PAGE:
NASA’s quiet supersonic test aircraft, the X-59, has been removed from its jig system to begin final assembly, including the first power-on of the aircraft to test internal systems.
Once that is complete, the aircraft, officially called the X-59 Quiet SuperSonic Technology (QueSST), will be shipped to Lockheed Martin’s facilities in Fort Worth, Texas, where structural tests will be conducted.
The first flight of the demonstrator is planned for 2022.
The team has made significant progress on the X-59 QueSST assembly. In October, the team pulled the aircraft away from the jig support system. The jig, which is similar to scaffolding, helped ensure all of the aircraft’s hardware was placed together correctly throughout the manufacturing process.
“It’s pretty simple to move the jig away,” said David Richwine, NASA’s X-59 deputy project manager for technology. “It’s the preparation that’s more time consuming.”
Most of the preparation for the X-59's construction involved more than a decade’s worth of research on quiet supersonic technology. NASA’s quiet supersonic mission plans to bring all of the science and technology developed during those years into the spotlight.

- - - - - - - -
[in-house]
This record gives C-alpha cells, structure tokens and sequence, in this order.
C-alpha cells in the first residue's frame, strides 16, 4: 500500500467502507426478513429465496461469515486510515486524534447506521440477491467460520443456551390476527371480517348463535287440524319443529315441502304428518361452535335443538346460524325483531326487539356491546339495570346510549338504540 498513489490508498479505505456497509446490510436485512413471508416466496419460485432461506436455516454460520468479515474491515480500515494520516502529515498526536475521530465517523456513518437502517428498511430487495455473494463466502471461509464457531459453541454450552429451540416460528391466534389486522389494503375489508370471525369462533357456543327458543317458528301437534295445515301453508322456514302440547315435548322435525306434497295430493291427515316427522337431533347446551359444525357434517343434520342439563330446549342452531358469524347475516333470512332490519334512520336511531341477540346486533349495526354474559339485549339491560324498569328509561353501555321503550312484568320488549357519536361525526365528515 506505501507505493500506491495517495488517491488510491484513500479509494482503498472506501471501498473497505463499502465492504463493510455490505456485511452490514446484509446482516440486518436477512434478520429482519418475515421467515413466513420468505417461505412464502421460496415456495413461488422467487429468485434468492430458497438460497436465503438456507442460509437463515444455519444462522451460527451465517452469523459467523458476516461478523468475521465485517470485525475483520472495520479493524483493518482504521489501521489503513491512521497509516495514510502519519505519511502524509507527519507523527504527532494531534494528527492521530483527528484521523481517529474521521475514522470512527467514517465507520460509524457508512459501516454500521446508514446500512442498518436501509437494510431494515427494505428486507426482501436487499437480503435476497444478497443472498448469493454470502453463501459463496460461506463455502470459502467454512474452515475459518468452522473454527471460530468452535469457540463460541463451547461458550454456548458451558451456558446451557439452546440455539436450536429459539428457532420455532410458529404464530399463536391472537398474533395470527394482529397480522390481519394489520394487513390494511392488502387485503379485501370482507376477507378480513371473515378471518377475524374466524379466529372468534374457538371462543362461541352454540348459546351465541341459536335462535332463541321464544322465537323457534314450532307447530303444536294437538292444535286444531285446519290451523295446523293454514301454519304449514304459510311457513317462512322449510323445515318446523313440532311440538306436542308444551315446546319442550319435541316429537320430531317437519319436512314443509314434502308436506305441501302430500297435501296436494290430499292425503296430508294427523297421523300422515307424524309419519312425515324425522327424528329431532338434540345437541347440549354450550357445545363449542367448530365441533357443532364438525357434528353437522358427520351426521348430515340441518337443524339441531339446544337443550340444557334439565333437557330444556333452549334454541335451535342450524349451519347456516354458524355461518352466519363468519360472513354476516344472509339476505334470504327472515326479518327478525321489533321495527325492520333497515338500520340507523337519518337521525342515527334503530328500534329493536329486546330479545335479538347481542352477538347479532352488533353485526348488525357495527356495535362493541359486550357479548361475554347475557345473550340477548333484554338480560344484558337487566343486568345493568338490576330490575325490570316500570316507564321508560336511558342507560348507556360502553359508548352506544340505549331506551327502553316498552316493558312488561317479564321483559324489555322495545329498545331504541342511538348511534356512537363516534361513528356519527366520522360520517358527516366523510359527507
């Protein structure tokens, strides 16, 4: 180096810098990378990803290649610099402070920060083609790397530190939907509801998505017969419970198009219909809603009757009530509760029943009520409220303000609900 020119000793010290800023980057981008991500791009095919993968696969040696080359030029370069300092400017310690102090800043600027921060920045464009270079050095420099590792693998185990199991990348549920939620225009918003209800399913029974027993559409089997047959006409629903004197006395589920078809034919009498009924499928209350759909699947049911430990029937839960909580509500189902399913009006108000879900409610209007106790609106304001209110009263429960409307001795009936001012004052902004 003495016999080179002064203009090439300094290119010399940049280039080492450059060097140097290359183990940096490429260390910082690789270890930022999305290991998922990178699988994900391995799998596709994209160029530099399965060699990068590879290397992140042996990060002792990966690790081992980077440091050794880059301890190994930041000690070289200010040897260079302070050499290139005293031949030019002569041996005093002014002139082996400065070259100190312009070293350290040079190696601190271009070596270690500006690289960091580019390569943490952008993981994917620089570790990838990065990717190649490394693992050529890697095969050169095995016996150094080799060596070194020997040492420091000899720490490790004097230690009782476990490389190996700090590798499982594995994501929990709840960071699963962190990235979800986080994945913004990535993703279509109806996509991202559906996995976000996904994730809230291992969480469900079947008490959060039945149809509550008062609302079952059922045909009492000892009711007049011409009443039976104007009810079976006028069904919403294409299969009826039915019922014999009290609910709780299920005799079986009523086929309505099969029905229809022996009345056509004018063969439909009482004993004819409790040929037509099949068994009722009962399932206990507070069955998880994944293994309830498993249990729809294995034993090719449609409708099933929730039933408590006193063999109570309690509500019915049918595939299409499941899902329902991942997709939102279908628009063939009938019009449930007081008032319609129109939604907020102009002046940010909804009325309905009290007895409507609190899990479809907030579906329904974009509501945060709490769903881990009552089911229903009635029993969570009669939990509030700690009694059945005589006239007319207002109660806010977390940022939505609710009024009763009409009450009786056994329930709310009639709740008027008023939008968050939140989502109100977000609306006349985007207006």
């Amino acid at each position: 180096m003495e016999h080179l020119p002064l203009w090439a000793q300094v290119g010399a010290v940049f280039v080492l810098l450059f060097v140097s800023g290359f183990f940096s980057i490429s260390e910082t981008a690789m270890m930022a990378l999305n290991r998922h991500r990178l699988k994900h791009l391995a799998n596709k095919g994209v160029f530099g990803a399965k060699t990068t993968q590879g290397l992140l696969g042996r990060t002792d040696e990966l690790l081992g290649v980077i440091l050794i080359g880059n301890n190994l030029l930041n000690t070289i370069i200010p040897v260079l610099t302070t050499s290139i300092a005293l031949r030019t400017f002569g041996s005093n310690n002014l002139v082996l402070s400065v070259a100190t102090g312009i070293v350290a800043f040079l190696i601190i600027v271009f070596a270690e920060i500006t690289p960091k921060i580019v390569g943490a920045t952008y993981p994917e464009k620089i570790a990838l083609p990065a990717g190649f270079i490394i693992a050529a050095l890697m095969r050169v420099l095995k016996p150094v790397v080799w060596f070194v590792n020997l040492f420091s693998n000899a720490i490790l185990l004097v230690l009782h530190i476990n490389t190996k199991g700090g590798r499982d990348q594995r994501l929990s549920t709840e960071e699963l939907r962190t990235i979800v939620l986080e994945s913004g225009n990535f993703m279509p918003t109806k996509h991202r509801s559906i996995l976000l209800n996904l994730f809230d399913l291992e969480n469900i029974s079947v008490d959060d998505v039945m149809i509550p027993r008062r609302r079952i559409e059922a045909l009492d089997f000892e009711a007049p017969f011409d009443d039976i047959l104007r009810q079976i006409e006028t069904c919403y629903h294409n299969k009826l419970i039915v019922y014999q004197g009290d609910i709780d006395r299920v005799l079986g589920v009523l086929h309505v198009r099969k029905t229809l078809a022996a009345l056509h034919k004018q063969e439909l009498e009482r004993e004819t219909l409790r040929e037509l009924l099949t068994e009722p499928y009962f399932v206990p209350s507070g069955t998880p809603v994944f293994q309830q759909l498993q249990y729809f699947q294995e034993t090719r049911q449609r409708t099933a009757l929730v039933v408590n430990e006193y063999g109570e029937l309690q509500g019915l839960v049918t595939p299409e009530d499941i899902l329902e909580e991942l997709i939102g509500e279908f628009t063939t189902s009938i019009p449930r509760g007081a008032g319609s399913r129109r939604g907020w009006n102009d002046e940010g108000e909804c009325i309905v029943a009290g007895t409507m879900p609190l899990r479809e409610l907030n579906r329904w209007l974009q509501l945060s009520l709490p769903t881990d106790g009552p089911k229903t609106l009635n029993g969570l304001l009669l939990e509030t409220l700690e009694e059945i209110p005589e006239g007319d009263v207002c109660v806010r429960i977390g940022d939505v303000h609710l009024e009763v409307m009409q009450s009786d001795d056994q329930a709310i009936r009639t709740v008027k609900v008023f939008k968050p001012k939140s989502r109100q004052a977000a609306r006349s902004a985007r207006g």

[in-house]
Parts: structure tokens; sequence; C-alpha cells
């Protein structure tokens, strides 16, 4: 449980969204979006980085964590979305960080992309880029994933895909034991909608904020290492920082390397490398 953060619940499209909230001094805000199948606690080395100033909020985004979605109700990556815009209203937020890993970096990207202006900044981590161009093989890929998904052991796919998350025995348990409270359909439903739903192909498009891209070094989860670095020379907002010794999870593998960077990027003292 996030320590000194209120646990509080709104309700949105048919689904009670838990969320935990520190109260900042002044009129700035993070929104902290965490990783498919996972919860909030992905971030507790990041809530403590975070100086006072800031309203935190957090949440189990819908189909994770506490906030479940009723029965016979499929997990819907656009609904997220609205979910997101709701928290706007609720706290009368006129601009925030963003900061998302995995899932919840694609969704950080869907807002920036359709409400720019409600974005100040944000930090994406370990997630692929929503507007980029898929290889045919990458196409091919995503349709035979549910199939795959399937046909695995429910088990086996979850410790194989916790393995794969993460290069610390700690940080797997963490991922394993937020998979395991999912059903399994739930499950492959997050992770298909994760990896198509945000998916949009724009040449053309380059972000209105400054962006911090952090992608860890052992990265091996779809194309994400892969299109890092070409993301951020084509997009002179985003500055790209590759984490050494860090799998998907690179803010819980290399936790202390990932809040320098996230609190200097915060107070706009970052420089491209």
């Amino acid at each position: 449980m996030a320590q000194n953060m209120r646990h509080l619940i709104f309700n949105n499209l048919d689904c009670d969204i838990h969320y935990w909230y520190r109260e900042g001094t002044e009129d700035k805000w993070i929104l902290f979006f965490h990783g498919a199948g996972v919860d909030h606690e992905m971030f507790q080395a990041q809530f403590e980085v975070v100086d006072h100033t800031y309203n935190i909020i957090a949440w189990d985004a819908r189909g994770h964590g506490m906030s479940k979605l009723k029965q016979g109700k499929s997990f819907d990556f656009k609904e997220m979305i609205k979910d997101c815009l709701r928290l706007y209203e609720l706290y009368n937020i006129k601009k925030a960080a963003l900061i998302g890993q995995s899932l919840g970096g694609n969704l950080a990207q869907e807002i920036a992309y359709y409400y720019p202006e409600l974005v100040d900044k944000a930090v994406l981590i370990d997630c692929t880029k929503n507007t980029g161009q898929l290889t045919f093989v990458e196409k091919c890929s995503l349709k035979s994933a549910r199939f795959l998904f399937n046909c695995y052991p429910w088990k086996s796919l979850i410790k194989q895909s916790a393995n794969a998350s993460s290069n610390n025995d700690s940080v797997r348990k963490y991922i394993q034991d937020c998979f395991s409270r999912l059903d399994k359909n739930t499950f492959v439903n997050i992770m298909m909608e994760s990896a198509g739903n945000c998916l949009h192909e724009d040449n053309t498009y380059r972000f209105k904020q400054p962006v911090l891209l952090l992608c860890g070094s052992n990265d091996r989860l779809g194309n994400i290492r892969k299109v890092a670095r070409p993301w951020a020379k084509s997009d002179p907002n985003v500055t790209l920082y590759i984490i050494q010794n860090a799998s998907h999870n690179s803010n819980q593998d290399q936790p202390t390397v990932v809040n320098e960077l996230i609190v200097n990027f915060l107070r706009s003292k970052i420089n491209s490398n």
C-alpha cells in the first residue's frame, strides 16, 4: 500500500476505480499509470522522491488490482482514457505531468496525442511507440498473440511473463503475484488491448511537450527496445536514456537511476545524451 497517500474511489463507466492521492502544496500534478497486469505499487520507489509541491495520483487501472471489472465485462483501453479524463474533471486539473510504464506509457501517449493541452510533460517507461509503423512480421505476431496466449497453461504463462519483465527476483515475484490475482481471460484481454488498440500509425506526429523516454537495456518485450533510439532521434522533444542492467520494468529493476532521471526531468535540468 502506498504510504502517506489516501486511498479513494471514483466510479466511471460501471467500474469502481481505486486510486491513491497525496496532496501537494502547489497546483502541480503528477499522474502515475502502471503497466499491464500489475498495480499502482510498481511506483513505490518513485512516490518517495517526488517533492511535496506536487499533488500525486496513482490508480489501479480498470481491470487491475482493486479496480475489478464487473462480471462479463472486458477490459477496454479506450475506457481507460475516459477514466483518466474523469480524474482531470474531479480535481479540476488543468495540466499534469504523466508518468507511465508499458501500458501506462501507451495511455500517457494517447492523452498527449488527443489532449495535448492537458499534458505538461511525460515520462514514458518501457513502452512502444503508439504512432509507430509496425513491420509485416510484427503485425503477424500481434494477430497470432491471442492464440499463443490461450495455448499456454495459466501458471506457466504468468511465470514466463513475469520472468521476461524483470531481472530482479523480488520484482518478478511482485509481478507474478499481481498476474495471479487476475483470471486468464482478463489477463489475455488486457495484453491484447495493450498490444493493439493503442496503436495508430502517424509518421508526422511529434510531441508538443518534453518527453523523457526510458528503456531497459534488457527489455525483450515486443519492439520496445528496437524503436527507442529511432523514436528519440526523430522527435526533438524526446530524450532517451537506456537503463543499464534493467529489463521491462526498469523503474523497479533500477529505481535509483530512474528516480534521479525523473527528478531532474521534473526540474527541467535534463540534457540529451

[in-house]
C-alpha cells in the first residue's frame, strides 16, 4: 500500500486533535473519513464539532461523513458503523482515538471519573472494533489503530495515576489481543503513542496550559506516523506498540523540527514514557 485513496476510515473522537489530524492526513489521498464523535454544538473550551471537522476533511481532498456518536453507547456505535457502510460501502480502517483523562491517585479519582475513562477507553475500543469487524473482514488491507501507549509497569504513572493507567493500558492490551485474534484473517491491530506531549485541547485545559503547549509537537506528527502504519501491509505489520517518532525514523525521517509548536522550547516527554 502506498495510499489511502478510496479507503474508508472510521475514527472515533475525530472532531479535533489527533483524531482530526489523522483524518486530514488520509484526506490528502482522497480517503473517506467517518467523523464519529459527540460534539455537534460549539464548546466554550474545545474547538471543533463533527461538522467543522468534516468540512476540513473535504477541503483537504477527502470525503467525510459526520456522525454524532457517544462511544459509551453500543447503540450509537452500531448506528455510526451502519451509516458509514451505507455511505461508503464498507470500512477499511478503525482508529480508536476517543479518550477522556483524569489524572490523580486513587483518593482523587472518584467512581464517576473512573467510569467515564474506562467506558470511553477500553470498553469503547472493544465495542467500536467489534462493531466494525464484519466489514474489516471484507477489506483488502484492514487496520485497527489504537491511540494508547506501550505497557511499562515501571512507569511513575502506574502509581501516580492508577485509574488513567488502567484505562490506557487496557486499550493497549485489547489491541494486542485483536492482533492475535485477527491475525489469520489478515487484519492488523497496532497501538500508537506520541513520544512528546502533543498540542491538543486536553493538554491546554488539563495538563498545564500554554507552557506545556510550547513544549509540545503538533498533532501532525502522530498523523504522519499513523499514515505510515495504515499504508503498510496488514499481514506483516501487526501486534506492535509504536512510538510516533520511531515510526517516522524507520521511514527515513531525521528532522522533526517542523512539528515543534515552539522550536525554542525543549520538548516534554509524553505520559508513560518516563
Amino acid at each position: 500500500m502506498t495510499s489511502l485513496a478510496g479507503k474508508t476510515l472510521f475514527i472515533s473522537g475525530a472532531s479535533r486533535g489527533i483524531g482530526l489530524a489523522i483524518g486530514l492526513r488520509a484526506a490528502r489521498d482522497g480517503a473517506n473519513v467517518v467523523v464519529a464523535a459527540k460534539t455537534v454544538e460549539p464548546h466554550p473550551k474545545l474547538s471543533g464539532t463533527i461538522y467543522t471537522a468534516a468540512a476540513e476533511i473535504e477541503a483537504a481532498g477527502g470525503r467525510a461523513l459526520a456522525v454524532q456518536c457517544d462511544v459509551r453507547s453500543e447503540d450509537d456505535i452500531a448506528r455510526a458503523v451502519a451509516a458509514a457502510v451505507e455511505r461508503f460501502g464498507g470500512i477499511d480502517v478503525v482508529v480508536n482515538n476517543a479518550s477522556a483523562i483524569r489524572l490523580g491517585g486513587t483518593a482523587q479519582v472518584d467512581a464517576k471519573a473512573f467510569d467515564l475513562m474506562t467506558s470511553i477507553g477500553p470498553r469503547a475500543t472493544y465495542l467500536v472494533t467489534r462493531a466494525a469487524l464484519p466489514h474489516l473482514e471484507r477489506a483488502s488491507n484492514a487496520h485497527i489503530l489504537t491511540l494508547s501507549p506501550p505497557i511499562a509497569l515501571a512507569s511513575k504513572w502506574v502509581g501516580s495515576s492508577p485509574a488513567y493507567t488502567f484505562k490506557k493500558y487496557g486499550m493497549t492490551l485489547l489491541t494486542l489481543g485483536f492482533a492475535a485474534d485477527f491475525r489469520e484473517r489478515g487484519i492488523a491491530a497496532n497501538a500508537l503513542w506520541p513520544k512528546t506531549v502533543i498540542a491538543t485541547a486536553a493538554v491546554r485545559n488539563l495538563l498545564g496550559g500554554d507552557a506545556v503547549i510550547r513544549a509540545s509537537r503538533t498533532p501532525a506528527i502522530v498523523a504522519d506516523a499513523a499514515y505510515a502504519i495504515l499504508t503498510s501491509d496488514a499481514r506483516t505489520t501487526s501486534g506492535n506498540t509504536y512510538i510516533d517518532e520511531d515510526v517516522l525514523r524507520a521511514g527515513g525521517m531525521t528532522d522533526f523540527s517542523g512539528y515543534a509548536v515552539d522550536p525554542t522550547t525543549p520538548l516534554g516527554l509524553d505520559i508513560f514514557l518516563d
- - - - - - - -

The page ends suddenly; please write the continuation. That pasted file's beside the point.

For Richwine, seeing the construction of the aircraft feels personal. “I have been working on supersonics technology, and the predecessor to the concept for the past 15 years,” Richwine said. “I have more of an emotional attachment because I have put so many years into this mission.”
Initial construction of NASA’s X-59 began in 2018 at Lockheed Martin’s Skunk Works facility in Palmdale, California.
The X-59 will be flown as part of a mission to collect data on quiet supersonic flight and public reactions to supersonic “thumps”. The plane is shaped in a way that reduces a sonic boom typically associated with supersonic aircraft to a quiet sonic thump to people on the ground. The mission’s findings will be sent to regulators to help create new rules regarding speed limitations on supersonic flight over land.